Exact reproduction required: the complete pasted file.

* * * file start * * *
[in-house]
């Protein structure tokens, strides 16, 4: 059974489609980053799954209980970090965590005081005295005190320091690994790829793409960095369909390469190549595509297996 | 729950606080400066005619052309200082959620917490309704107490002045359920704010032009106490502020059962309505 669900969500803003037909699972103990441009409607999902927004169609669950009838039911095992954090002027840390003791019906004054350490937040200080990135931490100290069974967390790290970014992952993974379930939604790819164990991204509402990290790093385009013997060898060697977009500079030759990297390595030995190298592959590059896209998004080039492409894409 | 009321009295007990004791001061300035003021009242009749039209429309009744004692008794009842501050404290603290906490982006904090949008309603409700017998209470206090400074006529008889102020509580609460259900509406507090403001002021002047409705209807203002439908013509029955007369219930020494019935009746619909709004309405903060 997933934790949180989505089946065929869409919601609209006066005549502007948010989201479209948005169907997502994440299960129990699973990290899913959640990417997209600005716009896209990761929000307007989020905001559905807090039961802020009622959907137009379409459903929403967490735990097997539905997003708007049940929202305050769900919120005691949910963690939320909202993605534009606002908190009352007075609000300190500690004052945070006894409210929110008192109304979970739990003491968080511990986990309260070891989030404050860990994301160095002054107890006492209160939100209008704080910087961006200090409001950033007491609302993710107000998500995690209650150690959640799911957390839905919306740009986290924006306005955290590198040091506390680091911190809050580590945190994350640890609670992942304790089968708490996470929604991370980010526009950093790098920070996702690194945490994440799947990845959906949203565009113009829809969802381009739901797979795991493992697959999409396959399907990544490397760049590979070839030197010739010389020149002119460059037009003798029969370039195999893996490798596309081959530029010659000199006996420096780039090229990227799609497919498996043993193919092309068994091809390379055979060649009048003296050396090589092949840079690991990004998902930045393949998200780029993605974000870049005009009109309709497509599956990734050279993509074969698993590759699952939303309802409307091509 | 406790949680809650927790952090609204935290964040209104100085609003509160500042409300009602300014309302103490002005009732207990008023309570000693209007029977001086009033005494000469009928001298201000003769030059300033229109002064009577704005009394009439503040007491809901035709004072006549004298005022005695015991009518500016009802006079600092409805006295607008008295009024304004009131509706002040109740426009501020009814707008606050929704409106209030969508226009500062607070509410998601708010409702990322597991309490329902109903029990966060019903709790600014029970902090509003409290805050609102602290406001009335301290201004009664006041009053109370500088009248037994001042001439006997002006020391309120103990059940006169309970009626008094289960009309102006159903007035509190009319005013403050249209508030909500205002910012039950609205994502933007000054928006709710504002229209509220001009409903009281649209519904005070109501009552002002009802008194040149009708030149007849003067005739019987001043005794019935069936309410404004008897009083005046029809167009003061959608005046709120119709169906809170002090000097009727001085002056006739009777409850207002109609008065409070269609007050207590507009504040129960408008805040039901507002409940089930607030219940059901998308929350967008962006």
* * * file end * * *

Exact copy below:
[in-house]
């Protein structure tokens, strides 16, 4: 059974489609980053799954209980970090965590005081005295005190320091690994790829793409960095369909390469190549595509297996 | 729950606080400066005619052309200082959620917490309704107490002045359920704010032009106490502020059962309505 669900969500803003037909699972103990441009409607999902927004169609669950009838039911095992954090002027840390003791019906004054350490937040200080990135931490100290069974967390790290970014992952993974379930939604790819164990991204509402990290790093385009013997060898060697977009500079030759990297390595030995190298592959590059896209998004080039492409894409 | 009321009295007990004791001061300035003021009242009749039209429309009744004692008794009842501050404290603290906490982006904090949008309603409700017998209470206090400074006529008889102020509580609460259900509406507090403001002021002047409705209807203002439908013509029955007369219930020494019935009746619909709004309405903060 997933934790949180989505089946065929869409919601609209006066005549502007948010989201479209948005169907997502994440299960129990699973990290899913959640990417997209600005716009896209990761929000307007989020905001559905807090039961802020009622959907137009379409459903929403967490735990097997539905997003708007049940929202305050769900919120005691949910963690939320909202993605534009606002908190009352007075609000300190500690004052945070006894409210929110008192109304979970739990003491968080511990986990309260070891989030404050860990994301160095002054107890006492209160939100209008704080910087961006200090409001950033007491609302993710107000998500995690209650150690959640799911957390839905919306740009986290924006306005955290590198040091506390680091911190809050580590945190994350640890609670992942304790089968708490996470929604991370980010526009950093790098920070996702690194945490994440799947990845959906949203565009113009829809969802381009739901797979795991493992697959999409396959399907990544490397760049590979070839030197010739010389020149002119460059037009003798029969370039195999893996490798596309081959530029010659000199006996420096780039090229990227799609497919498996043993193919092309068994091809390379055979060649009048003296050396090589092949840079690991990004998902930045393949998200780029993605974000870049005009009109309709497509599956990734050279993509074969698993590759699952939303309802409307091509 | 406790949680809650927790952090609204935290964040209104100085609003509160500042409300009602300014309302103490002005009732207990008023309570000693209007029977001086009033005494000469009928001298201000003769030059300033229109002064009577704005009394009439503040007491809901035709004072006549004298005022005695015991009518500016009802006079600092409805006295607008008295009024304004009131509706002040109740426009501020009814707008606050929704409106209030969508226009500062607070509410998601708010409702990322597991309490329902109903029990966060019903709790600014029970902090509003409290805050609102602290406001009335301290201004009664006041009053109370500088009248037994001042001439006997002006020391309120103990059940006169309970009626008094289960009309102006159903007035509190009319005013403050249209508030909500205002910012039950609205994502933007000054928006709710504002229209509220001009409903009281649209519904005070109501009552002002009802008194040149009708030149007849003067005739019987001043005794019935069936309410404004008897009083005046029809167009003061959608005046709120119709169906809170002090000097009727001085002056006739009777409850207002109609008065409070269609007050207590507009504040129960408008805040039901507002409940089930607030219940059901998308929350967008962006």